The Proper Care and Feeding of Referral Sources
Debra L. Bruce, JD, PCC.
Because I work with a lot of different lawyers, people often contact me when they need to engage one. Sometimes a friend needs legal services, and I hear from them later about their satisfaction level with the services received. Often, however, a friend calls on behalf of the potential client. I give them contact info for a couple of appropriate lawyers, which they forward to the client. Usually I give the lawyers I recommend a heads up by email or voicemail…and that’s the last I hear of it.
Over the course of a couple of years, I referred 5 or 6 potential clients to one lawyer. I never even heard whether she got hired. When a new referral request came in, I had a little conversation in my head: “I wonder whether the previous referrals were good matches for her. In any event, she didn’t seem to particularly appreciate them. She never let me know what happened. Did she even say ‘thank you’? I think I’ll send this referral to someone else who will appreciate it.”
Not long after that, I ran into a coach friend. She said to me, “Did that lawyer I referred to you ever call you?” I told her that I had not heard from him. I realized, however, that she might be having a similar conversation in her head. What was I doing to keep my referral source in the loop and to convey my appreciation even for failed referral attempts?
Referrals are the lifeblood of a professional service. So we should have a strategy for making sure that they keep coming our way. Here are some of my thoughts on things you can do to nurture your referral relationships.
1. Promptly acknowledge and express appreciation for any referral attempts.
If you hear first from the person making the referral, send a thank you email or make a phone call promptly. Let them know that you’ll get back to them if you hear from the client. At least then they can assume that you didn’t hear anything, if you don’t follow up later.
2. Send hand-written thank you notes.
When you get hired, promptly send a handwritten thank you note. It will convey more appreciation than an email, because it takes a bit more effort. Handwritten correspondence is so rare today. Have you noticed that you usually open the hand addressed letters first? If your note contains a sincere compliment to the recipient, they may hate to throw it away. Not knowing what to do with it, they will keep it on their desk a few days. Each time they see it, they will be reminded of you, reinforcing your top-of-mind status for future referrals.
3. Send multiple communications.
Strengthen those neural pathways to your name in your referral source’s brain. Communicate with them (i) when they let you know the referral has been made, (ii) when the client calls to hire you, and (iii) when the engagement completes. Most will like being kept in the loop, and they will know that you value them and their referrals.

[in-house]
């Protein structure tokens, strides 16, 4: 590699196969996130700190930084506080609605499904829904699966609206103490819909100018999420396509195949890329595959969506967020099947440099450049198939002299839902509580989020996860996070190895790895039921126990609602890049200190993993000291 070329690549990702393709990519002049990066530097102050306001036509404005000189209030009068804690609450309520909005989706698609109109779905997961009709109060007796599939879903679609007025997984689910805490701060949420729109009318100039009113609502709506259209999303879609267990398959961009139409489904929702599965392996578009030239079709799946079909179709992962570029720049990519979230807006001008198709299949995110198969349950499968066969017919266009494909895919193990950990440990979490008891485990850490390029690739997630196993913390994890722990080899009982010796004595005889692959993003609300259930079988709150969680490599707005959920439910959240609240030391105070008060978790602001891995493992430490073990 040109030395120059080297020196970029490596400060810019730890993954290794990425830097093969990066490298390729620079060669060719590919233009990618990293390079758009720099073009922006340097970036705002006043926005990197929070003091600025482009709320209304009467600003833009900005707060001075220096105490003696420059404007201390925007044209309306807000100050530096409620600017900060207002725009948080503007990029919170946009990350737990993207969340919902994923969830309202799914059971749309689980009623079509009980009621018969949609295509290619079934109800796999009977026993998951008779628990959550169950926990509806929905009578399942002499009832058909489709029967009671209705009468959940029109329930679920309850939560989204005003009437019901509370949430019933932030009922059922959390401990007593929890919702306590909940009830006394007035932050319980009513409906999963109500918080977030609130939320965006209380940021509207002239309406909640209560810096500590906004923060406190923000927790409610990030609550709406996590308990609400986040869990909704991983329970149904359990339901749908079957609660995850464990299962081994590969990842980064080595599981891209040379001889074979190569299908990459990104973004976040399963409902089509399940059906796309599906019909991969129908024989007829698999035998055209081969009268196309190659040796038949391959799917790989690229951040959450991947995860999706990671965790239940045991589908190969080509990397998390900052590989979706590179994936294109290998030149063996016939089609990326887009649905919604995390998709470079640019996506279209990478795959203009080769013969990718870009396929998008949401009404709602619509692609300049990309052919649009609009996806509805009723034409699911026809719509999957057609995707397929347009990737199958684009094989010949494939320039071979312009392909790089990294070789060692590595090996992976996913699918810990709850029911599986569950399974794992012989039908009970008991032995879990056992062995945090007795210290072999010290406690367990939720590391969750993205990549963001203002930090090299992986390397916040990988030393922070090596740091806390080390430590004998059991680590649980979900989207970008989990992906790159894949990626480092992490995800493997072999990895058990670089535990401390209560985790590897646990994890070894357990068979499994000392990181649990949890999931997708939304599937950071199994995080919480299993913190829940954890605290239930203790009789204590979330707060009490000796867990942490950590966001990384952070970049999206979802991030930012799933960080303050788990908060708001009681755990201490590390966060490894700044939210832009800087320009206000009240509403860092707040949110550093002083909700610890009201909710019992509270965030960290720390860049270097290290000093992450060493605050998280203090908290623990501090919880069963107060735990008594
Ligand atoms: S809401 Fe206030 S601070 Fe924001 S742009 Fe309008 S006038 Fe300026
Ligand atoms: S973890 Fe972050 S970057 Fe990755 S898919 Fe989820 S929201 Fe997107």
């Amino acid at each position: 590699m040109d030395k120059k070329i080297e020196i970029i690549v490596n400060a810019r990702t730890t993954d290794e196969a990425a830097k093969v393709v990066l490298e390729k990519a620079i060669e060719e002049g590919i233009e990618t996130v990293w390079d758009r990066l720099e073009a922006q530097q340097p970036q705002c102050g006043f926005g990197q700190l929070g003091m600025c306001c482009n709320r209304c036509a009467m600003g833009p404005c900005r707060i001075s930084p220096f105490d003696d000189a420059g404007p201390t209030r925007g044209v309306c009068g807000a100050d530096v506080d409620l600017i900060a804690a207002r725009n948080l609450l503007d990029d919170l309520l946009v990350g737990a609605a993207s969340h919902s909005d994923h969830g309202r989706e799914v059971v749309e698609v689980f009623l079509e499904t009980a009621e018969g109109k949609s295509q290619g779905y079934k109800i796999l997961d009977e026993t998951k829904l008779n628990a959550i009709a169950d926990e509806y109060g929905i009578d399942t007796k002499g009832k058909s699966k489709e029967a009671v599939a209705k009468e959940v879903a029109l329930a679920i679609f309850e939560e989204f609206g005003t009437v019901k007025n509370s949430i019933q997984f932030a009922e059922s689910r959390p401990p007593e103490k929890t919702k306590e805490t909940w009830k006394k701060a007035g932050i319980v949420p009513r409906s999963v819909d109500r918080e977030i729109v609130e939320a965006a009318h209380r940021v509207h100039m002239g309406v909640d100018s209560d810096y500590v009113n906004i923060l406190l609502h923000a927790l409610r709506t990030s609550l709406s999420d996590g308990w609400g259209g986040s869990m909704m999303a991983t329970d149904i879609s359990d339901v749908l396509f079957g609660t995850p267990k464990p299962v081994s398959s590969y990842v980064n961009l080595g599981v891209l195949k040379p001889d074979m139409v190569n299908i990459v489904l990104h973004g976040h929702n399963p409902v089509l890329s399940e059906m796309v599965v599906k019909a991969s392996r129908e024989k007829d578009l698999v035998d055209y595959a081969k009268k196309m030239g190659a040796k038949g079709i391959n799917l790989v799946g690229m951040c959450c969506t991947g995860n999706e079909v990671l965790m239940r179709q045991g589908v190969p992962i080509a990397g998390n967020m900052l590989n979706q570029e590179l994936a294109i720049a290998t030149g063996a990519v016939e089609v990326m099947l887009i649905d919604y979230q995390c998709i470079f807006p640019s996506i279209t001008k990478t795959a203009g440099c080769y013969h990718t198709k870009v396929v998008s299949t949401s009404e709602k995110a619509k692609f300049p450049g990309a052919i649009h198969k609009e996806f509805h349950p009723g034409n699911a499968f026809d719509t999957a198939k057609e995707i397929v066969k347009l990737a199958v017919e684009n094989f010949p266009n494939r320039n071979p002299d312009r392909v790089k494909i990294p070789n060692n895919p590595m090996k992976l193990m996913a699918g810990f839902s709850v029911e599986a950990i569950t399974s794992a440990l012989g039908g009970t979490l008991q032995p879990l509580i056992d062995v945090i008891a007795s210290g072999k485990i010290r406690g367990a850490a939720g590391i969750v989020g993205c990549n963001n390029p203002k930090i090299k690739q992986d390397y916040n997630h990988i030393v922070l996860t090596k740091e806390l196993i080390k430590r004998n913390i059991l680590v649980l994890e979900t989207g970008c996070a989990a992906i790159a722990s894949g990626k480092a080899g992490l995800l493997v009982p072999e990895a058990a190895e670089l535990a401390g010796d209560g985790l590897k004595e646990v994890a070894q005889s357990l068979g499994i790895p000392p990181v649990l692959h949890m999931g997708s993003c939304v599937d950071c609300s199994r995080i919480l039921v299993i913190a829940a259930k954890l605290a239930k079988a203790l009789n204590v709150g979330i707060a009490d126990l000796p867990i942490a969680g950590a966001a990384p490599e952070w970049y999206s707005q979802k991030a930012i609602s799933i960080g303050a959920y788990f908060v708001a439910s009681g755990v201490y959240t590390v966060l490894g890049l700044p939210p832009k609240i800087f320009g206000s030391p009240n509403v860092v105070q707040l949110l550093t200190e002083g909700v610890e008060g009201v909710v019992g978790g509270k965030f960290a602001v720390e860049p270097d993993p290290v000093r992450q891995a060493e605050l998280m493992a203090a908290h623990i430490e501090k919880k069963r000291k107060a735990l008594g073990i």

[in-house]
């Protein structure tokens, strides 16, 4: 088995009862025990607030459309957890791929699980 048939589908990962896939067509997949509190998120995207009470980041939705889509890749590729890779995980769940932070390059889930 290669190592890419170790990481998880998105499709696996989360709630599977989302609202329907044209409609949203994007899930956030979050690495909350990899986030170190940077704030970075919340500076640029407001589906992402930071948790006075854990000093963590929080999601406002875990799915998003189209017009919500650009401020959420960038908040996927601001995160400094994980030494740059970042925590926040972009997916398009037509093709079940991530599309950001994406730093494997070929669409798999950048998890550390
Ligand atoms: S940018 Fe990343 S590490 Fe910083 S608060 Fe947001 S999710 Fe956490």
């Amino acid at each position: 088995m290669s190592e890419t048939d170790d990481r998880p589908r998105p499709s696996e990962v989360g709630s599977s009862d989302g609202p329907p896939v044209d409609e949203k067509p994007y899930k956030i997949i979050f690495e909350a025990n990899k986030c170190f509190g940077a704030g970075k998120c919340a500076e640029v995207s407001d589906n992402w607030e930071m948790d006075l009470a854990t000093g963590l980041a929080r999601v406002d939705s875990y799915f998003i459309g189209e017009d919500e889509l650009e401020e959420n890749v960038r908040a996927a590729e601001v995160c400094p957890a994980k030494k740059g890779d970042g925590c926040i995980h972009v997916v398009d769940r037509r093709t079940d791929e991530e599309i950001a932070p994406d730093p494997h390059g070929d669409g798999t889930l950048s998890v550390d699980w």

4. Make referrals to them.
Nothing will make someone happier to continue sending you referrals for your excellent service than the prospect of reciprocation. Ask them about their ideal clients, and keep your eyes and ears open for an opportunity to return the favor.
When the referral comes from a client, lawyers sometimes forget that their own clients may appreciate business referrals or introductions, too.
5. Keep in touch.
If someone has attempted a referral to you, they are your advocate. Try to reconnect in some way with them at least every 30 days or so. Social media makes that so much easier today. Connect with them on LinkedIn, Facebook or Twitter. Comment on their postings there or on their blog. Share or retweet to your followers something valuable or interesting that they say. Don’t forget to use more traditional technology to keep in touch. Drop them an email or give them a call just to check in. If you get a number of referrals from people in the same organization, attend the organization’s meetings regularly so you can see them there. Call now and then to invite your referral source to lunch or something fun. If you send out holiday cards, make sure they are on your list.
6. Write a testimonial for them.
If you have familiarity with the good quality of their work, there are a number of online opportunities to acknowledge them. Consider whether it would be appropriate to write a recommendation on AVVO, LinkedIn, Angie’s List or some other forum.
7. Send them useful information.
If you come across an article or blog post that they would be interested in, send them a copy or a link. That tells them you are thinking of them and know what they care about. It also brings you back to top-of-mind for any referral opportunities in the near future.
8. Send appreciation gifts.
You may want to send a thank you gift when you receive a referral. It is ok to have a few stand-by favorites like a book, a bottle of wine or dinner for two at a trendy restaurant. It is even better if you can tailor the gift to the interests of the referral source. One of my clients gave a leather jacket to the motorcycle-riding lawyer who sent him several matters. If you usually send gifts to clients during the holidays, don’t forget to include your referral sources and attempted referral sources on your gift list.
Have these thoughts gotten you to brainstorm ideas? How has someone else expressed gratitude to you for a referral? What was the impact on you? What impact did “radio silence” have on you, if you never heard from someone after making a referral? We are interested to hear, so please send us a note or post a comment to the Raising the Bar blog.
Adapted from a post by the author originally published in Solo Practice University™ Blog on 12/16/11. © 2011 Debra L. Bruce.